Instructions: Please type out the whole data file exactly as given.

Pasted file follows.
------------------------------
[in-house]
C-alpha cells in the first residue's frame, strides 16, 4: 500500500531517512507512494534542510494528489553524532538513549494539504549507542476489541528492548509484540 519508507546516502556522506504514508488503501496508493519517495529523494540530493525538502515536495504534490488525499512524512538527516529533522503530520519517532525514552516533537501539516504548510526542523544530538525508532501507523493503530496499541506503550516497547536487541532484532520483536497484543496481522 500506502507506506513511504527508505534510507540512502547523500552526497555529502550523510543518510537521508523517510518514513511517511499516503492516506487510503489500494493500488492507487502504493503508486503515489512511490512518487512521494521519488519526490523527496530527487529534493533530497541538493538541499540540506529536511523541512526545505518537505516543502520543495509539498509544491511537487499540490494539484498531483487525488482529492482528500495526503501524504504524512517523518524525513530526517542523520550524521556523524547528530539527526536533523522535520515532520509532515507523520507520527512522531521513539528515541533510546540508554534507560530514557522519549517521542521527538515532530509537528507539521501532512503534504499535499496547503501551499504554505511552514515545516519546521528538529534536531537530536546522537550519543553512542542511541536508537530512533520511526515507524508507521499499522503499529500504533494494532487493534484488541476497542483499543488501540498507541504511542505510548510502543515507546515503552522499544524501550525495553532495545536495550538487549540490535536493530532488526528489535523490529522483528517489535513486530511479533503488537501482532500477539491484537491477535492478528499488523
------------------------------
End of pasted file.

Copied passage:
[in-house]
C-alpha cells in the first residue's frame, strides 16, 4: 500500500531517512507512494534542510494528489553524532538513549494539504549507542476489541528492548509484540 519508507546516502556522506504514508488503501496508493519517495529523494540530493525538502515536495504534490488525499512524512538527516529533522503530520519517532525514552516533537501539516504548510526542523544530538525508532501507523493503530496499541506503550516497547536487541532484532520483536497484543496481522 500506502507506506513511504527508505534510507540512502547523500552526497555529502550523510543518510537521508523517510518514513511517511499516503492516506487510503489500494493500488492507487502504493503508486503515489512511490512518487512521494521519488519526490523527496530527487529534493533530497541538493538541499540540506529536511523541512526545505518537505516543502520543495509539498509544491511537487499540490494539484498531483487525488482529492482528500495526503501524504504524512517523518524525513530526517542523520550524521556523524547528530539527526536533523522535520515532520509532515507523520507520527512522531521513539528515541533510546540508554534507560530514557522519549517521542521527538515532530509537528507539521501532512503534504499535499496547503501551499504554505511552514515545516519546521528538529534536531537530536546522537550519543553512542542511541536508537530512533520511526515507524508507521499499522503499529500504533494494532487493534484488541476497542483499543488501540498507541504511542505510548510502543515507546515503552522499544524501550525495553532495545536495550538487549540490535536493530532488526528489535523490529522483528517489535513486530511479533503488537501482532500477539491484537491477535492478528499488523